The concept of a game is the novel's major theme. All of the other important ideas in the novel are interpreted through the context of the games. Ender wins all of the games, but it is not so clear what that means. He thinks for a large part of the book that the games are no more than they appear, and he does not realize the real meaning of his final game until it is far too late. The difference between what is a game and what is reality becomes less and less clear as the story unfolds. The very first game played in the book is "buggers and astronauts," a game that Peter makes Ender play, and it is a game that all kids play. However, in Ender's case the game is more than it seems, because Peter's hatred for him is real, and he inflicts physical pain upon Ender in the course of the game. This is one game that Ender never wins.
At Battle School, Ender faces two different types of games. On his computer he plays the mind game, a game that even its creators do not properly understand and one that effects Ender's life in direct ways. It is through the mind game that Ender is able to come to terms with the changes that are occurring in his life and it is the images of this game that the buggers use to communicate with Ender at the end of the book. In the battle room Ender plays war games. These games are everything to the kids at the school. Their lives revolve around playing games, and so the meaning of the word itself shifts from a voluntary fun experience to a necessary and crucial aspect of life. These games and their implications cause Bonzo's death and create rancor and jealousy throughout the school.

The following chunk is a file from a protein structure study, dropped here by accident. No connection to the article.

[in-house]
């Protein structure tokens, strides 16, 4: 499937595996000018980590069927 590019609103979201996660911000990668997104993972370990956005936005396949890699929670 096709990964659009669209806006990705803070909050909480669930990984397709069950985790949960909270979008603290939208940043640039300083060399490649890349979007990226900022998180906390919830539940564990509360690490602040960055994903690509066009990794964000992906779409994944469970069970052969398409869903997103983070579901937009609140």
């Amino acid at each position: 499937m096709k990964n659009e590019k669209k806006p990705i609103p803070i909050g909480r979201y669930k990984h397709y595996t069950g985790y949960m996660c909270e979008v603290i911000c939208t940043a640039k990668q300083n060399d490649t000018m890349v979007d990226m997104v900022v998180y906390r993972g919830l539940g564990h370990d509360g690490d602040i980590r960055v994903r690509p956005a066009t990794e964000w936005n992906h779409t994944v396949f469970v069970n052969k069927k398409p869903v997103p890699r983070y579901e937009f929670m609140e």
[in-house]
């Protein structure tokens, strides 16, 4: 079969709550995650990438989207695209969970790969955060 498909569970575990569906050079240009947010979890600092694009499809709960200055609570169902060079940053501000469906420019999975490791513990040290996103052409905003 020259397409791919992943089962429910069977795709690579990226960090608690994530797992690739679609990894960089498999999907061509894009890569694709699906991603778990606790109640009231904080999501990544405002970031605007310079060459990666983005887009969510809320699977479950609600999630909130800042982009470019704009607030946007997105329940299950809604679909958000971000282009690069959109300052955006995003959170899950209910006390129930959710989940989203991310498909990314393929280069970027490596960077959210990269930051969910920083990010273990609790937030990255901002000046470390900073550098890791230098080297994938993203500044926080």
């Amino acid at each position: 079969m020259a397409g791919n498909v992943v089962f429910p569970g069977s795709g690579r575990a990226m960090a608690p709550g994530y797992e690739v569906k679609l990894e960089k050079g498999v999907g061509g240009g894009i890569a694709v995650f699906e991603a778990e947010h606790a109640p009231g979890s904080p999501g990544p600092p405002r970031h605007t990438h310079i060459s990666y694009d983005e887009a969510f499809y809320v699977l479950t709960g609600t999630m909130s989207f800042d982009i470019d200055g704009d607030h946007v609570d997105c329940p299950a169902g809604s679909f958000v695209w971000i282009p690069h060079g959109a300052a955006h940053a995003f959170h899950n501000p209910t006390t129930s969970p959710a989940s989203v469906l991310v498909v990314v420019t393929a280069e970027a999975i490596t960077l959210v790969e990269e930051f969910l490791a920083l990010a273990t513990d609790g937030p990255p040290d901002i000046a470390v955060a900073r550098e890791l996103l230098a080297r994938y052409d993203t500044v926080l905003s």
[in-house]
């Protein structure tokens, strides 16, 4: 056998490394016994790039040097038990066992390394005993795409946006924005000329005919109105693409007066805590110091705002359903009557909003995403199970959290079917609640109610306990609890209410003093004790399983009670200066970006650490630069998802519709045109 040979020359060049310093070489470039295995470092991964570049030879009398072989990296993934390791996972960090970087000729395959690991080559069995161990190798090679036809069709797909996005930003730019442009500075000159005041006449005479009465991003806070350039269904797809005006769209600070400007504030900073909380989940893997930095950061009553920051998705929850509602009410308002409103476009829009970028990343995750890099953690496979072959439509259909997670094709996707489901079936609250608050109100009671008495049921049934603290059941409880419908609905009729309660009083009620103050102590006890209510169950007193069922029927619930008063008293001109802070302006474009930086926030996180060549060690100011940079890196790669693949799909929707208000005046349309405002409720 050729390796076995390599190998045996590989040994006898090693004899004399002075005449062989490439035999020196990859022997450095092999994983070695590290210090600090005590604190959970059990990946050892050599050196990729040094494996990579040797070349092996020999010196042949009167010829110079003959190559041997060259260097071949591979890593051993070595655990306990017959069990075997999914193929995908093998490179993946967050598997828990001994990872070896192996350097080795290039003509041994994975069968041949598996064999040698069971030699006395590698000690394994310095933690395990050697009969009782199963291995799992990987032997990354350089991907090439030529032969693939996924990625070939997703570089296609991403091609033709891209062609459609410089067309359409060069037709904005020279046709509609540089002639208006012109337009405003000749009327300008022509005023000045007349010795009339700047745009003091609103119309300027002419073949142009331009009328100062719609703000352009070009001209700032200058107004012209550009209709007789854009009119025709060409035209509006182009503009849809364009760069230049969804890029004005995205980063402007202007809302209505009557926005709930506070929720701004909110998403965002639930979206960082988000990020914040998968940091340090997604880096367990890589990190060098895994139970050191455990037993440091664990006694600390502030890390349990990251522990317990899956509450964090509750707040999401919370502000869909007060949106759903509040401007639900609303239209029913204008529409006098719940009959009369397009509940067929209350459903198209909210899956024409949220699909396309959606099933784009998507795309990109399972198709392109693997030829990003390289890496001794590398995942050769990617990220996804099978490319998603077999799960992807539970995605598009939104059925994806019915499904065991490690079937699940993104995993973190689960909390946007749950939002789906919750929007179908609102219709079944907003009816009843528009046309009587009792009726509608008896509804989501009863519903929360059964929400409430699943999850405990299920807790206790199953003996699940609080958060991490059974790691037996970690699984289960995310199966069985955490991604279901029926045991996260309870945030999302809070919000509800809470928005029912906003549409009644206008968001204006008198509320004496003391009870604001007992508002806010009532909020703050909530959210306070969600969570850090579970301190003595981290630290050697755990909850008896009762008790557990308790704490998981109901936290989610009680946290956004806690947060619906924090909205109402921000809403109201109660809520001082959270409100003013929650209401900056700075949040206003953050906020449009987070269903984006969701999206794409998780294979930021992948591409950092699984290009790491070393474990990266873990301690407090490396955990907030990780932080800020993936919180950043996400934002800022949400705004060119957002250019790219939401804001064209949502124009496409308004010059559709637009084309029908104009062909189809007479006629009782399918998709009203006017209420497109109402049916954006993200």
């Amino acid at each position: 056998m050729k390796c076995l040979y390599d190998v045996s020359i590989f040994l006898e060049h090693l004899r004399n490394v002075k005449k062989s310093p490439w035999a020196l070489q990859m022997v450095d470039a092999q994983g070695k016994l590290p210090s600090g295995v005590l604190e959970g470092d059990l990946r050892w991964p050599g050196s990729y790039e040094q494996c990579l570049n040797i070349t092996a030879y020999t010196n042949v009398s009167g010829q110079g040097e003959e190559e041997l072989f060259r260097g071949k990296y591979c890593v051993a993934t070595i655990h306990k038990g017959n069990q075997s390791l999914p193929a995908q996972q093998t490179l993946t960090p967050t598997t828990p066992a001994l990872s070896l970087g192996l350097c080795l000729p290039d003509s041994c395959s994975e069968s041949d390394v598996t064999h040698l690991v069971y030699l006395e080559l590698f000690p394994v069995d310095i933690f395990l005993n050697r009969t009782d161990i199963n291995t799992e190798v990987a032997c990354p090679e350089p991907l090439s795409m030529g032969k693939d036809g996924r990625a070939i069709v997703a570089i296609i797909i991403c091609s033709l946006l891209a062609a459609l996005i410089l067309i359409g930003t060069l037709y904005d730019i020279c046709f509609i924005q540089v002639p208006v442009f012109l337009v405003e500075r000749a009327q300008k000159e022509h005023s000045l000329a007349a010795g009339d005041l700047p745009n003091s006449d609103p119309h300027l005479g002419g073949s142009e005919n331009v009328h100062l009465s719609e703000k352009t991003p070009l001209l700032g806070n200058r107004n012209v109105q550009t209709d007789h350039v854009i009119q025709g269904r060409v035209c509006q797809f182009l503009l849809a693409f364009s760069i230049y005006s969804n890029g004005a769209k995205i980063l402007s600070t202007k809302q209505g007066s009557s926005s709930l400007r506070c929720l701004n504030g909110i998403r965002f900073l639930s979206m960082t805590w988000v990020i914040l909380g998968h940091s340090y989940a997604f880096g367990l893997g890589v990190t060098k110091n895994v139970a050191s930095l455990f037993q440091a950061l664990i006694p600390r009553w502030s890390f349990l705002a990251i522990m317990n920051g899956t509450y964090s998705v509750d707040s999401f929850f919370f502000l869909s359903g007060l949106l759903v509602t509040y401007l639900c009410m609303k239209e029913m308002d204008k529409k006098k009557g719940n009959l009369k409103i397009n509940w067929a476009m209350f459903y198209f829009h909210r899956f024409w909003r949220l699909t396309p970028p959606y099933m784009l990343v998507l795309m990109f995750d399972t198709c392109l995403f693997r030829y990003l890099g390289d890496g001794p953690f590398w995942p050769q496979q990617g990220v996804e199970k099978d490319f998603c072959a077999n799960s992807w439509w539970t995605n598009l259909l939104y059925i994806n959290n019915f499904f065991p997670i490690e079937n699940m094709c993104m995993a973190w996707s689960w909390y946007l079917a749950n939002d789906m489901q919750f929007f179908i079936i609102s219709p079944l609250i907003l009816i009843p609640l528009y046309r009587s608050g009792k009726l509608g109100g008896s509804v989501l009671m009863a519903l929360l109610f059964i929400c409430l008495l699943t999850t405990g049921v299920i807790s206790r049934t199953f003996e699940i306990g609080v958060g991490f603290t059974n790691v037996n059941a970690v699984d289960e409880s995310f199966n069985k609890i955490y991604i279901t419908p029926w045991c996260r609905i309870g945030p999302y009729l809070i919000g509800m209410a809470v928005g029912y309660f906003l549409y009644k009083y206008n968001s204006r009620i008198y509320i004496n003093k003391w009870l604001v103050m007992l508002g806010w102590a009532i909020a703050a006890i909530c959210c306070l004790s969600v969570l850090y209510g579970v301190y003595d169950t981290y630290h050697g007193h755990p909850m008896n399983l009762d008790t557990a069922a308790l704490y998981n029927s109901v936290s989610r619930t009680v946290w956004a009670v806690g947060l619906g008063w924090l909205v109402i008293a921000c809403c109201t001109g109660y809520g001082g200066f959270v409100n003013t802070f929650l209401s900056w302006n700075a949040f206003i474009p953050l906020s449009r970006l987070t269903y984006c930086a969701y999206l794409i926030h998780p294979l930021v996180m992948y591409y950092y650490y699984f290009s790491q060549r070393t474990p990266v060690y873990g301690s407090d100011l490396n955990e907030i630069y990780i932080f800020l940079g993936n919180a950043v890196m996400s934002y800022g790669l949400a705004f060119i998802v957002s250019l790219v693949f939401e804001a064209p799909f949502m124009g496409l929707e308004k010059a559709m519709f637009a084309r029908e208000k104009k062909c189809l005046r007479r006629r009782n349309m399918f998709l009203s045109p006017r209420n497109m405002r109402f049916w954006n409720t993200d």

Finally we come to the greatest games that Ender plays, while he is the commander of the Third Invasion. Playing these games is debilitating to Ender's health. He cannot sleep, he barely eats, and he is forced to be a leader and not a friend to those whom he cares for. Ender destroys the buggers because he wants the games to end, and he is successful, but if he had ever known that it was not a game he never would have participated. In the end it is not very clear how to separate a game from reality, for the playing of a game can have a profound impact on a life, and sometimes the game itself is reality.